This chapter provides some ways to classify jokes into categories, discusses some theories about what makes something funny, and get into the caveats about why this work can be so difficult. This information can lay the groundwork for humor’s role in communication, personality, health, thought, and the like. Comedy alters mood, thought, stress, and pain. Jokes and laughter may play an important role in health, mental illness, marital bliss, education, and psychotherapy. Although a comprehensive model that explains every funny thing in the world would be quite complicated, humor definitely lends itself to study. Cynicism aside, experiments on comedy and mirth have generated amazing insights in the arts and sciences, leading to new ways to recognize, generate, and use funny material. As ubiquitous and intuitive as comedy seems to be, the grand theory and explanation of all humor remain elusive.Source:
This chapter reviews the literature that shows how, and the extent to which, personality impacts our personal lives. Indeed, research indicates that healthy romantic relationships play a key role in fostering emotional well-being and physical health. Typically, psychologists have viewed nonphysical factors in interpersonal attraction as trivial in understanding initial attraction. It seems likely that the observer’s personality should influence interpersonal attraction. The chapter discusses the possibility of our personality affecting an arguably less obvious outcome, namely, our health. Several meta-analyses have also shown Neuroticism to be negatively related to health outcomes. Specifically, high neuroticism combined with high conscientiousness may lead to protective behaviors. The preferred term in psychology to refer to happiness is subjective well-being. It seems that factors such as health, income, educational background, and marital status account for only a small amount of the variance in well-being measures.
This chapter describes the main causal theories of personality, which deal with the question of why, that is, why people differ in various ways. It addresses the question of personality change and development, that is, whether people can change, and if so, the extent to which they actually do. The chapter also discusses the main factors that contribute to change. To tackle the question of why personality differences between people exist, psychologists have generally occupied three different fields of investigation: the genetic, the biochemical, and the evolutionary. Behavioral genetics is an area of psychology concerned with the assessment of the relative contribution of genetic and nongenetic influences on various individual variables of difference, including personality, intelligence, and psychological disorders. Behavioral geneticists distinguish between two types of environment: shared environment and nonshared environment. The structure of temperaments seems to differ from the adult personality structure.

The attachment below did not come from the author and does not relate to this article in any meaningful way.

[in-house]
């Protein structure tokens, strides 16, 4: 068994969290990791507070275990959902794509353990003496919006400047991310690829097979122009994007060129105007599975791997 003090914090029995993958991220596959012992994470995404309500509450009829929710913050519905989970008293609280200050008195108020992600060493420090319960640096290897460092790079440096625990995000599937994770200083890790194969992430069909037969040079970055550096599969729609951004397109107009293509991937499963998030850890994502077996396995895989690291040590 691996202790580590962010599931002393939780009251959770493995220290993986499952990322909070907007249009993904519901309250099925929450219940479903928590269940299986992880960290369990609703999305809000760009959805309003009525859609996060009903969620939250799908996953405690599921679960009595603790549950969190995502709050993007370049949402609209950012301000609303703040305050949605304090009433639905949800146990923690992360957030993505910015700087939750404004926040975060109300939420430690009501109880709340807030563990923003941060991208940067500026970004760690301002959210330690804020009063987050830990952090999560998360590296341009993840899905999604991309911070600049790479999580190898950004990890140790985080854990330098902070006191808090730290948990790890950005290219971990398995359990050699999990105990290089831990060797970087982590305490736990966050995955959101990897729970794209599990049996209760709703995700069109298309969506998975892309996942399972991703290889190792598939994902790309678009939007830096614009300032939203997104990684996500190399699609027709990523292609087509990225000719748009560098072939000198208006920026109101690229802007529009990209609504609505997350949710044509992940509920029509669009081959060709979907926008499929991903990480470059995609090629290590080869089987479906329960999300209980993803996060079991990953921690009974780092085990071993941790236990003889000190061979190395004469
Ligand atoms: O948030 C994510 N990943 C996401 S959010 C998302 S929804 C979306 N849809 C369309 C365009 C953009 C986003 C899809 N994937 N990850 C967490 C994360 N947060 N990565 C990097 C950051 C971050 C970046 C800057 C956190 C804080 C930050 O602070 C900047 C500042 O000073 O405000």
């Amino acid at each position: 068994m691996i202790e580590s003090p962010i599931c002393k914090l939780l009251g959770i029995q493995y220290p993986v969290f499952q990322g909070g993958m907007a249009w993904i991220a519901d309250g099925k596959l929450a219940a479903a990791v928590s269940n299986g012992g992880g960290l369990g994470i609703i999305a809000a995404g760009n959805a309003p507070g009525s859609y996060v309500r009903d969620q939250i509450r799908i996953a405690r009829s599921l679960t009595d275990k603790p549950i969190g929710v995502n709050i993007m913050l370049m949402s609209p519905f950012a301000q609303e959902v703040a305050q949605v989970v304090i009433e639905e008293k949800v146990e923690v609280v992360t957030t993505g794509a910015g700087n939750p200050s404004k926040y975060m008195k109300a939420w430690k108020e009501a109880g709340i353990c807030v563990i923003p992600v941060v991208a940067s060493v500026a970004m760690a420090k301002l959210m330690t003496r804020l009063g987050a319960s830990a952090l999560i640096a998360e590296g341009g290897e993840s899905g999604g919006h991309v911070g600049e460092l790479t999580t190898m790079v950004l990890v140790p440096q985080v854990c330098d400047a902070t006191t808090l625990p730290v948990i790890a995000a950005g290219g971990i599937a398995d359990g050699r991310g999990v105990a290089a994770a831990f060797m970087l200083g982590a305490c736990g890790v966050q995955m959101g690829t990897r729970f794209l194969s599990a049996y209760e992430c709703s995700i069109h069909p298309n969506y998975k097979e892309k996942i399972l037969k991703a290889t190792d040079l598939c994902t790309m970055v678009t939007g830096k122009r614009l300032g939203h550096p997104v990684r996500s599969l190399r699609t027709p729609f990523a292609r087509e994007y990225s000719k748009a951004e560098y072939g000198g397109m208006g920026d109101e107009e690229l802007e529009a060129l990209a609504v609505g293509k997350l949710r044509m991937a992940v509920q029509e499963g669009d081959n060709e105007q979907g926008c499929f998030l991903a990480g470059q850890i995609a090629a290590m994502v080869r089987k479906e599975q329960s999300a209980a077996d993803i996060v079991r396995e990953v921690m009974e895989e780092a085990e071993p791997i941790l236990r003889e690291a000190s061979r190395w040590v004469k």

This chapter discusses the effects of personality with respect to the other, that of getting ahead. The literature examining the impact of personality on career-related outcomes is vast and stretches back to the beginnings of psychology. The chapter reviews the most important research and paradigms concerning the areas of: academic achievement, work performance, leadership and entrepreneurship. Early reviews of the relationship between personality and job performance seemed to suggest that personality was a trivial or insignificant predictor of job performance. Psychological theories focusing on leaders’ personality or traits were influenced by Carlyle’s ‘Great Man‘ theory of leadership, which posited that ‘the history of the world was the biography of great men’. Over the past 20 years, an increasing amount of attention has been given to the area of bad leadership. The literature on personality and leadership suggests that a leader’s personality has a substantial influence on how the group performs.
This chapter reviews the literature that shows how personality influences what is traditionally seen as social and cultural phenomena, such as political attitudes and religious beliefs, and prosocial and antisocial behavior. Right-wing attitudes are thought to encompass right-wing authoritarianism, conservatism, and social dominance. Political attitudes are often seen as malleable, shaped by past experiences or the environment that a person has encountered. As with political attitudes, religious attitudes are socially learned. It is interesting to note the positive link between neuroticism and extrinsic religiosity, which corresponds to Freud’s notion of religiosity as an obsessive act. According to research, the most important personality correlates of prosocial behavior are Extraversion and Agreeableness. The negative link between Conscientiousness and antisocial behavior highlights the fact that conscientious individuals have a higher sense of morality and self-control, which is the tendency to suppress impulsive, risk-taking, and physical behaviors.